Social and spatial characteristics of the future urban vehicle fleet

Innovative data use and modelling is helping uncover important questions around social justice in our urban vehicle fleets.

As part of CAUL Hub’s project ‘Urban Systems for Liveability,’ Professor Jago Dodson and Dr. Tiebei (Terry) Li are researching the uptake of fuel efficient vehicles in our cities – providing critical information on their distribution, affordability and accessibility to inform future policy.

Increased vehicle fuel efficiency (VFE) is a worldwide phenomenon, helping provide governments with a pathway towards more sustainable and liveable cities.

And for a car-dependent country like Australia, where 80% of travel is done by car, transitioning towards a more fuel-efficient vehicle fleet is both a significant opportunity and critical step to reducing emissions.

“Australia lags the world rather badly in terms of the efficiency of its existing motor vehicle fleet, and we know that if we’re going to transition to a zero-carbon transport system – and society overall – transport is one of the big issues to deal with,” says urban planning professor Jago Dodson.

While there is a lot of existing information about how these technologies work, there is a critical gap in knowledge around the social factors influencing their uptake: who can afford them, where those people live and therefore what the implications are for a city, in terms of potential savings that can be made by reducing fuel dependence. These questions have important policy implications.

“If we’re thinking about an energy transition from a social justice point of view, we need to think about who currently bears the cost of inefficient, conventional motor vehicles and whether they will benefit from the early uptake of these new technologies,” explains Jago.

This is what led Jago and geographical analyst Terry Li to begin research into how Australia’s urban vehicle fleet has changed over time.

Beginning at Griffith University, their initial study mapped out the spatial patterns of VFE changes, and modelled the level of household fuel savings from the VFE improvement.

This research showed an uneven uptake of fuel-efficient vehicles across the city: inner urban areas, typically made up of wealthier households, have experienced higher level of VFE change, while people in the outer and fringe suburbs, typically less-affluent households, have showed lower VFE change.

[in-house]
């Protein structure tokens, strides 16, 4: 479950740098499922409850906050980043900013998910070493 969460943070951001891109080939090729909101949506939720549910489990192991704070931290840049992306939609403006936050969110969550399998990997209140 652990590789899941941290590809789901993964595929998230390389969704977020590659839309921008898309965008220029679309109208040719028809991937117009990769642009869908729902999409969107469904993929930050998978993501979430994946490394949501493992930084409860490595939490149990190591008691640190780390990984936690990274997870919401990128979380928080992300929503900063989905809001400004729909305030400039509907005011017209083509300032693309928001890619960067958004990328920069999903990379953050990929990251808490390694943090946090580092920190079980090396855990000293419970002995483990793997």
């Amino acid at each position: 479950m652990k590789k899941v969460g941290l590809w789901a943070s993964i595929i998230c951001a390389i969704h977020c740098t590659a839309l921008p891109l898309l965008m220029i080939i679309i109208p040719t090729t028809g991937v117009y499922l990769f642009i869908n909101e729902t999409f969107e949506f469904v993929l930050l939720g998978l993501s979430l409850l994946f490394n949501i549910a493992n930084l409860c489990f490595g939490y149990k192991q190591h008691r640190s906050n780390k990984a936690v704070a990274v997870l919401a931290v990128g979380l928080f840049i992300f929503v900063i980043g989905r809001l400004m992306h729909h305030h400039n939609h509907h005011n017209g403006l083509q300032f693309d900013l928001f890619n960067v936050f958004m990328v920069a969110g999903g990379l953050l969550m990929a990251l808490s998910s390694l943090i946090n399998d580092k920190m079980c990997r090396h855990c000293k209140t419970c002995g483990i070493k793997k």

Importantly, these outer suburbs are often less likely to have adequate public transport and facilities for walking and cycling, meaning they have fewer alternatives to driving.

Because of dispersed land-use patterns, these households also tend to be driving further distances to access employment, schools and other services.

But by modelling the economic benefit of having more fuel-efficient vehicles, Jago and Terry’s research showed the massive potential of VFE changes in these outer suburbs.

It was  the areas with the lowest levels of VFE change that had potential for the greatest gain in fuel savings.

“This is encouraging,” explains Terry. “It shows that we shouldn’t overlook small gains in fuel efficiency because any small change can create great benefit for people.”

“From an energy consumption and emissions point of view, you’d want to be targeting those households who have the least efficient vehicles and are travelling the biggest distances first – to get those trips out of the emissions profile,” adds Jago.

This research has been groundbreaking in its innovative use and synthesis of datasets.

The State Motor Vehicle Registration provides data on the location of registered vehicles, which the team used to map the composition of the motor vehicle fleet down to the suburb level.

While this is a publicly available dataset, they are one of the first teams to use it for this kind of in-depth spatial analysis.

Their next innovation was to link this registration dataset with the ABS Census Data and Green Vehicle Guide, a federal data set which lists the fuel-efficiency of individual motor vehicle make.

The techniques they developed have allowed for meaningful socio-spatial analysis of both the demographic variables of the population where fuel-efficient vehicles are owned and the vehicles themselves.

Project researchers Jago Dodson and Terry Li.

Author: Isabel Kimpton
Originally published in Issue 9 of the Urban Beat (CAUL Hub newsletter)